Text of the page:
4. AET Impact

Objectives:  In order to successfully build capacity in African agriculture and training (AET) institutions, a new generation of activities will need to incorporate lessons learned from past efforts in African AET.  Work under this theme aims to provide this necessary historical background to the overall MAFS team by reviewing and assembling evidence on the impact of past efforts at building capacity in African AET institutions. 

Scoping Studies:  The team will begin by conducting two major scoping studies. 

Task 1 involves a global literature review of AET impact studies.  By reviewing published and grey literature, this work aims to answer the following related questions: 1) Who has invested in African AET?  2) What investments have they made?  3) What impact studies have been conducted?  4) How was impact measured?  5) What impact was achieved?  6) What do these results imply for future efforts at AET capacity building in Africa?  7) What interesting models have emerged?  ( See MAFS Working Paper No.3. An Annotated Bibliography of Agricultural Education and Training Impact Evaluations.

Task 2, the second of the scoping studies, will focus on institutional audits of AET impact in three categories of countries.  The team will begin by stratifying African countries based on the level of commercialization of the food system (food processing value added as a percentage of agricultural GDP).  Then, the team will select illustrative countries from each group, beginning in Eastern and Southern Africa and expanding to West and Central Africa if increased funding becomes available.  Tentative country groupings include: • high level of food system commercialization (South Africa), middle level (Kenya) and low level (Uganda).  After final country selection, the team will conduct an inventory of AET institutions across three strata: • universities offering agriculture, • technical and agricultural colleges and • vocational training institutes.  The team will then contact each institution to seek answers to questions 3) to 7) enumerated above.  (See MAFS Working Paper No. 4. The Evolution of Agricultural Education and Training: Global Insights of Relevance for Africa.   MAFS Working Paper No. 10.)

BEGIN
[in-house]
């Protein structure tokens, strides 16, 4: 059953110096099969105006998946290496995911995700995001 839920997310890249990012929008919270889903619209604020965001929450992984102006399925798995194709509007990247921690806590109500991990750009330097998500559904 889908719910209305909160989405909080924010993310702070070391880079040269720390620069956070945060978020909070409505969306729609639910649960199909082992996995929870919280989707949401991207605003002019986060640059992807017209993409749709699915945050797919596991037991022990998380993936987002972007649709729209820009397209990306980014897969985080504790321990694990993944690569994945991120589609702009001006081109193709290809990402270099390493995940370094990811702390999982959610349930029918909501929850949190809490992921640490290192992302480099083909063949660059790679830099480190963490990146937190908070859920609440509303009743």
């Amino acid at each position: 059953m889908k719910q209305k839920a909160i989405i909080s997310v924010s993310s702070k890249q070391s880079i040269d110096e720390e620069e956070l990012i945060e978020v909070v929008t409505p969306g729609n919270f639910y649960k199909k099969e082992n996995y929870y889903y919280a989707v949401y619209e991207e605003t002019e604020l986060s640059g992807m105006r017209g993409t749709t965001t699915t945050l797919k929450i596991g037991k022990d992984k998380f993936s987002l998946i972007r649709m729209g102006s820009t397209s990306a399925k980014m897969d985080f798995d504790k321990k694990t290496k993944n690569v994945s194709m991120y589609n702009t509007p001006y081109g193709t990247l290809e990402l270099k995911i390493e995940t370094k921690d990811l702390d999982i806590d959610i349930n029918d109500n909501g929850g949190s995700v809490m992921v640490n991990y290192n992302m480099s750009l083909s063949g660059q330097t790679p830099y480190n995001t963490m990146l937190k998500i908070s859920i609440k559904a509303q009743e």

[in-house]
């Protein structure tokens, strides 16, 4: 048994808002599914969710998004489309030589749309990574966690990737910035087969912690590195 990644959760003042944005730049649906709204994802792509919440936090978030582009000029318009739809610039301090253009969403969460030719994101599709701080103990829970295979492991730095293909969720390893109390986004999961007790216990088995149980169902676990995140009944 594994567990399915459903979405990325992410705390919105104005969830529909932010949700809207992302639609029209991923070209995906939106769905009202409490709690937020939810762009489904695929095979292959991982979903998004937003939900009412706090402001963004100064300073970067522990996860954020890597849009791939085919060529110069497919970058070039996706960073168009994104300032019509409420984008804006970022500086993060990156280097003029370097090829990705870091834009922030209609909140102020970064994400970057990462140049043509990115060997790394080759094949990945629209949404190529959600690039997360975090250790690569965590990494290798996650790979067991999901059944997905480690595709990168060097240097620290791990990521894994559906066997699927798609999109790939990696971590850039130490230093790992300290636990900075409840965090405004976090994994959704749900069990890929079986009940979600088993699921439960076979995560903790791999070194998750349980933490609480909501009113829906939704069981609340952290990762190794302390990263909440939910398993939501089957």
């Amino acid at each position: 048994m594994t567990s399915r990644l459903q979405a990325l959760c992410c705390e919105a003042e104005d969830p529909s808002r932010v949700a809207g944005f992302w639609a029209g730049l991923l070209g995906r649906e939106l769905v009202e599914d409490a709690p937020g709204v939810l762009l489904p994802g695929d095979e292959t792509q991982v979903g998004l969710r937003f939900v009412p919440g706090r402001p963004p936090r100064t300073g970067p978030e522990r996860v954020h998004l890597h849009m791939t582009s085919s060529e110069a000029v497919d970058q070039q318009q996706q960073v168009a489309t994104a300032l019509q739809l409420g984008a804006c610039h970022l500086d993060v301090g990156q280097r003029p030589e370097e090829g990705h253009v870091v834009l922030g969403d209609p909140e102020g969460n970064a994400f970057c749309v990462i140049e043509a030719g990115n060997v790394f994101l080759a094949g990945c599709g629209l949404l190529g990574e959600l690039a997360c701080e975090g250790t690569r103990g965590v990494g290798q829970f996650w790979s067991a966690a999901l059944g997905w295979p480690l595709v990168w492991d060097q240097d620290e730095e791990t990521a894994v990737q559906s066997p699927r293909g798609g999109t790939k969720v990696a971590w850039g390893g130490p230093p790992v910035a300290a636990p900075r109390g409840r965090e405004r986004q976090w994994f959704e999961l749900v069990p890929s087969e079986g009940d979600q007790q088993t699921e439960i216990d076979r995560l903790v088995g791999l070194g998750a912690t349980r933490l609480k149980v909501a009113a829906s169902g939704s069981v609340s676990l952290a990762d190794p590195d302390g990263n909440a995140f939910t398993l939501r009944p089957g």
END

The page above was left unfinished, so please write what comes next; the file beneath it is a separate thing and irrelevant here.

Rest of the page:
Field Work: Two related field studies will provide further empirical evidence as well as historical context necessary for designing future AET investments. 

Task 3 will focus on African agricultural role models.  The team will design and release a public call for nominations.  After selecting roughly 50 role models who meet our established criteria, the team will interview them, in person or by phone, to establish: • their career path, • support they received along the way and from whom, • what elements they consider crucial to their success, • mentoring they received and imparted, • what advice they would offer to AET institutions aiming to more effectively prepare their graduates for successful careers in agriculture.  (See MAFS Working Paper No.7. Improving the Relevance and Effectiveness of Agricultural Education and Training in Africa: Insights from Agricultural Role Models.  and  Role Model Directory.)

Task 4 will involve a tracer study of agricultural alumni for the three MAFS partner institutions: MSU, MU and UP.  By sampling graduates from different graduating cohorts, the team will endeavor to trace career trajectories of graduates trained under different systems and ask them to identify best practices they would recommend for future generations of agricultural graduates. (See MAFS Working Paper No. 6. Tracer Study of Agricultural Graduates in Uganda. )